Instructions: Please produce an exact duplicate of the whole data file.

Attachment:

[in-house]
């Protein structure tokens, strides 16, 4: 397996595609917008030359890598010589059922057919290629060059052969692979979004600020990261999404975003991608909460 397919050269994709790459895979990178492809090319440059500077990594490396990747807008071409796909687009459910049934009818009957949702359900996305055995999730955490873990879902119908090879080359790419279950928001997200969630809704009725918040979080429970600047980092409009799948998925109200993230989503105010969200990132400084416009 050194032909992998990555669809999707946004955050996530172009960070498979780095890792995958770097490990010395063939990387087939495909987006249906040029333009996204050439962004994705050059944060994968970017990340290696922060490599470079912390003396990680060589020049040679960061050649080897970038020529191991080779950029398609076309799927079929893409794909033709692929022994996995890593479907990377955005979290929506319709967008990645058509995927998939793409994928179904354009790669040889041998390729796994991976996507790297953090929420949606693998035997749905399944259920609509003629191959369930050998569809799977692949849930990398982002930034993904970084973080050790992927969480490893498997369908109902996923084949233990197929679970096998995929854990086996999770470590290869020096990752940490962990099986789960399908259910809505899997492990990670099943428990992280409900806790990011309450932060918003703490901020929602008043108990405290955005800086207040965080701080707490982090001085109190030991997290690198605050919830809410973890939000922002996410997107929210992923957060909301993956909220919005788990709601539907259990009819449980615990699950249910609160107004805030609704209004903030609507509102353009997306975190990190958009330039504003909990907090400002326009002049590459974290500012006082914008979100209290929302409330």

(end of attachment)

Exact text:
[in-house]
């Protein structure tokens, strides 16, 4: 397996595609917008030359890598010589059922057919290629060059052969692979979004600020990261999404975003991608909460 397919050269994709790459895979990178492809090319440059500077990594490396990747807008071409796909687009459910049934009818009957949702359900996305055995999730955490873990879902119908090879080359790419279950928001997200969630809704009725918040979080429970600047980092409009799948998925109200993230989503105010969200990132400084416009 050194032909992998990555669809999707946004955050996530172009960070498979780095890792995958770097490990010395063939990387087939495909987006249906040029333009996204050439962004994705050059944060994968970017990340290696922060490599470079912390003396990680060589020049040679960061050649080897970038020529191991080779950029398609076309799927079929893409794909033709692929022994996995890593479907990377955005979290929506319709967008990645058509995927998939793409994928179904354009790669040889041998390729796994991976996507790297953090929420949606693998035997749905399944259920609509003629191959369930050998569809799977692949849930990398982002930034993904970084973080050790992927969480490893498997369908109902996923084949233990197929679970096998995929854990086996999770470590290869020096990752940490962990099986789960399908259910809505899997492990990670099943428990992280409900806790990011309450932060918003703490901020929602008043108990405290955005800086207040965080701080707490982090001085109190030991997290690198605050919830809410973890939000922002996410997107929210992923957060909301993956909220919005788990709601539907259990009819449980615990699950249910609160107004805030609704209004903030609507509102353009997306975190990190958009330039504003909990907090400002326009002049590459974290500012006082914008979100209290929302409330």